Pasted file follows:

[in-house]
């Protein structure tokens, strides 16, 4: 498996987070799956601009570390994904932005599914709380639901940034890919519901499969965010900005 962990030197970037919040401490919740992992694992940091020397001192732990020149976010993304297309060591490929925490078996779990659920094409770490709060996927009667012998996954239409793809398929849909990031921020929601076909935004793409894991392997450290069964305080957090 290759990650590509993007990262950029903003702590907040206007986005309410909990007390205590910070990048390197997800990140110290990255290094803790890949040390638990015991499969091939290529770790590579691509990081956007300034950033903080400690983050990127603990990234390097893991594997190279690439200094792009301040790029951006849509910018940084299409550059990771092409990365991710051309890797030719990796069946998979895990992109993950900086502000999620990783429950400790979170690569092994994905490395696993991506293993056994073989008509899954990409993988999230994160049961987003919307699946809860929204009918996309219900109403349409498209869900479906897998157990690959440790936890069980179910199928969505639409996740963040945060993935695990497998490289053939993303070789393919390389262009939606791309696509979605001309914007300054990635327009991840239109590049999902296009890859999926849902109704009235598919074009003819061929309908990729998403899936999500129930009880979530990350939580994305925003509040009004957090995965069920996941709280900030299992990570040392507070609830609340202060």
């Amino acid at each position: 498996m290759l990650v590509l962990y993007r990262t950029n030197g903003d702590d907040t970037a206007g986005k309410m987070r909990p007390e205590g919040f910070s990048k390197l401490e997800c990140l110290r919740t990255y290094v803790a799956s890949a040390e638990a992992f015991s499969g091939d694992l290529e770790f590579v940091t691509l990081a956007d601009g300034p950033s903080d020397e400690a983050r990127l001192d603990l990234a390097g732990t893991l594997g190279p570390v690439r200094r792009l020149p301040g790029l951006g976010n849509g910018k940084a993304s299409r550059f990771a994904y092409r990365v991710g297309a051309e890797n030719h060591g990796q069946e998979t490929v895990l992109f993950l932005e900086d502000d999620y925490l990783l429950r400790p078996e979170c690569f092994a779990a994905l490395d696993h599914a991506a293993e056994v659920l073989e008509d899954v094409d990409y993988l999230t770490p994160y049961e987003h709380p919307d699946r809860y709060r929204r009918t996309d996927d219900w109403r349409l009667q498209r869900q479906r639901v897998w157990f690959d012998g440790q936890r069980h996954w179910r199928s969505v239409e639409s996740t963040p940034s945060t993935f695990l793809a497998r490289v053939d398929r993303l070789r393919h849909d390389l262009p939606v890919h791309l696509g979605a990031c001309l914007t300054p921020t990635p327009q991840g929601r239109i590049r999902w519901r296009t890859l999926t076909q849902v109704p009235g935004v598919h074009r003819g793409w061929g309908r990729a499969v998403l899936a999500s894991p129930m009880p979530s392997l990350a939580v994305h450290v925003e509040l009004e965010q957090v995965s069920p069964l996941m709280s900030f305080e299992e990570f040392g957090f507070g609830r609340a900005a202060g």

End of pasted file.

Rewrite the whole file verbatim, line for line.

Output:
[in-house]
């Protein structure tokens, strides 16, 4: 498996987070799956601009570390994904932005599914709380639901940034890919519901499969965010900005 962990030197970037919040401490919740992992694992940091020397001192732990020149976010993304297309060591490929925490078996779990659920094409770490709060996927009667012998996954239409793809398929849909990031921020929601076909935004793409894991392997450290069964305080957090 290759990650590509993007990262950029903003702590907040206007986005309410909990007390205590910070990048390197997800990140110290990255290094803790890949040390638990015991499969091939290529770790590579691509990081956007300034950033903080400690983050990127603990990234390097893991594997190279690439200094792009301040790029951006849509910018940084299409550059990771092409990365991710051309890797030719990796069946998979895990992109993950900086502000999620990783429950400790979170690569092994994905490395696993991506293993056994073989008509899954990409993988999230994160049961987003919307699946809860929204009918996309219900109403349409498209869900479906897998157990690959440790936890069980179910199928969505639409996740963040945060993935695990497998490289053939993303070789393919390389262009939606791309696509979605001309914007300054990635327009991840239109590049999902296009890859999926849902109704009235598919074009003819061929309908990729998403899936999500129930009880979530990350939580994305925003509040009004957090995965069920996941709280900030299992990570040392507070609830609340202060």
């Amino acid at each position: 498996m290759l990650v590509l962990y993007r990262t950029n030197g903003d702590d907040t970037a206007g986005k309410m987070r909990p007390e205590g919040f910070s990048k390197l401490e997800c990140l110290r919740t990255y290094v803790a799956s890949a040390e638990a992992f015991s499969g091939d694992l290529e770790f590579v940091t691509l990081a956007d601009g300034p950033s903080d020397e400690a983050r990127l001192d603990l990234a390097g732990t893991l594997g190279p570390v690439r200094r792009l020149p301040g790029l951006g976010n849509g910018k940084a993304s299409r550059f990771a994904y092409r990365v991710g297309a051309e890797n030719h060591g990796q069946e998979t490929v895990l992109f993950l932005e900086d502000d999620y925490l990783l429950r400790p078996e979170c690569f092994a779990a994905l490395d696993h599914a991506a293993e056994v659920l073989e008509d899954v094409d990409y993988l999230t770490p994160y049961e987003h709380p919307d699946r809860y709060r929204r009918t996309d996927d219900w109403r349409l009667q498209r869900q479906r639901v897998w157990f690959d012998g440790q936890r069980h996954w179910r199928s969505v239409e639409s996740t963040p940034s945060t993935f695990l793809a497998r490289v053939d398929r993303l070789r393919h849909d390389l262009p939606v890919h791309l696509g979605a990031c001309l914007t300054p921020t990635p327009q991840g929601r239109i590049r999902w519901r296009t890859l999926t076909q849902v109704p009235g935004v598919h074009r003819g793409w061929g309908r990729a499969v998403l899936a999500s894991p129930m009880p979530s392997l990350a939580v994305h450290v925003e509040l009004e965010q957090v995965s069920p069964l996941m709280s900030f305080e299992e990570f040392g957090f507070g609830r609340a900005a202060g």